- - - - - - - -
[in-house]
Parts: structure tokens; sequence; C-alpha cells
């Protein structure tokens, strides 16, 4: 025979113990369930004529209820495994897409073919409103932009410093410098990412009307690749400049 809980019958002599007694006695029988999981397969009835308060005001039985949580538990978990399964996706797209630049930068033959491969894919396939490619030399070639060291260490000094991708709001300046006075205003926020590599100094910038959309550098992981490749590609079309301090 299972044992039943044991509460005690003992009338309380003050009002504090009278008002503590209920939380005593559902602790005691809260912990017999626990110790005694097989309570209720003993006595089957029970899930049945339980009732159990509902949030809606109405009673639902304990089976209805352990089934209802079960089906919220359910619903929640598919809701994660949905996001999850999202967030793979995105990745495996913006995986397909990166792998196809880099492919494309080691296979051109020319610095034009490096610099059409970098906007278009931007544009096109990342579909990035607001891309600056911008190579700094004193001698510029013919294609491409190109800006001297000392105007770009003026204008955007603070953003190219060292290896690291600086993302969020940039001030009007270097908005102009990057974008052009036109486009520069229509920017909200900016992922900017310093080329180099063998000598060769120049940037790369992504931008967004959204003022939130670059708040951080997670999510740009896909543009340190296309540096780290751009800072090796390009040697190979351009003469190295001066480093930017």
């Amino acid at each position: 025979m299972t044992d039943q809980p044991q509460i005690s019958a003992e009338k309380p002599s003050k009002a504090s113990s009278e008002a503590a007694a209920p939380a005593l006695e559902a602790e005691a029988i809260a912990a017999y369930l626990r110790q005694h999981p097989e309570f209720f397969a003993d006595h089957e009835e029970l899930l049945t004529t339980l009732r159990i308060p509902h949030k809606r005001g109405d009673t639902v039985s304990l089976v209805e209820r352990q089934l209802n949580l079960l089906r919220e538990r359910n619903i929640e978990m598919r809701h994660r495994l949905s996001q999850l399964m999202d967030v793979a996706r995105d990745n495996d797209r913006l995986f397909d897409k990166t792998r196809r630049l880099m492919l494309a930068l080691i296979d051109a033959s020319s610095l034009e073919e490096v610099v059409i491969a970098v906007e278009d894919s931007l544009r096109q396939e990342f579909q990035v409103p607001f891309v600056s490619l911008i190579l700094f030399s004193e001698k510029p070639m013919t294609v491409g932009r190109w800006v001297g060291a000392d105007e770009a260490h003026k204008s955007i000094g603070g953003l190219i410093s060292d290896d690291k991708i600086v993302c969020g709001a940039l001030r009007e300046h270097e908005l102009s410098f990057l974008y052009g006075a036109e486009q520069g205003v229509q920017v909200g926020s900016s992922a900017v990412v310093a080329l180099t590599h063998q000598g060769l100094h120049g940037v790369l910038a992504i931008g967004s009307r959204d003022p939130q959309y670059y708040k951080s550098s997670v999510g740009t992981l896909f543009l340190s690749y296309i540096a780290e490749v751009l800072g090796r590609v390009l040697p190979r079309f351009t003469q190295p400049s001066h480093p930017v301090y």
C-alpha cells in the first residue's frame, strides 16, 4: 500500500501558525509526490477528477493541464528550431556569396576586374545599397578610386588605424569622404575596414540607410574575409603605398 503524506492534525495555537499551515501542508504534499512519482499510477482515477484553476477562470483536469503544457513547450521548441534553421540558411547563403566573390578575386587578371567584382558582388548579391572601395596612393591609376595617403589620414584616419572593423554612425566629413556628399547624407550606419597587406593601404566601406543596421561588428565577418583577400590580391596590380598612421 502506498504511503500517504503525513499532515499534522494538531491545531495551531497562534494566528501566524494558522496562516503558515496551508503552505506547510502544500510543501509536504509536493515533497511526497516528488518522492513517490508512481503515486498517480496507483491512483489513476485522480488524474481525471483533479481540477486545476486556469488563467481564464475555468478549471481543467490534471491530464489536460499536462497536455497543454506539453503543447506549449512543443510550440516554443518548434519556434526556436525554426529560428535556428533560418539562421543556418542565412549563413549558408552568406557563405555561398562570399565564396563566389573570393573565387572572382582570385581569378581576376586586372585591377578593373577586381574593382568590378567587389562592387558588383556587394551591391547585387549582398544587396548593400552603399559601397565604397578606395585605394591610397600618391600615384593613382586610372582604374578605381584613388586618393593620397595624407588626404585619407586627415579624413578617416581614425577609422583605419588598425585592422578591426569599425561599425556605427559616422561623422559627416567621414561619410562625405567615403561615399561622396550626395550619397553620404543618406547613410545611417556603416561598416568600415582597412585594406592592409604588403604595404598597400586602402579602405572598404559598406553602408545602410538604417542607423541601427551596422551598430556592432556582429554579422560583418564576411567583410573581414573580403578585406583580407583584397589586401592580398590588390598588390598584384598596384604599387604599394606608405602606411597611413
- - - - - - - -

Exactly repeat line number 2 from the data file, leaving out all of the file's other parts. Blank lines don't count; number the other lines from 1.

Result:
Parts: structure tokens; sequence; C-alpha cells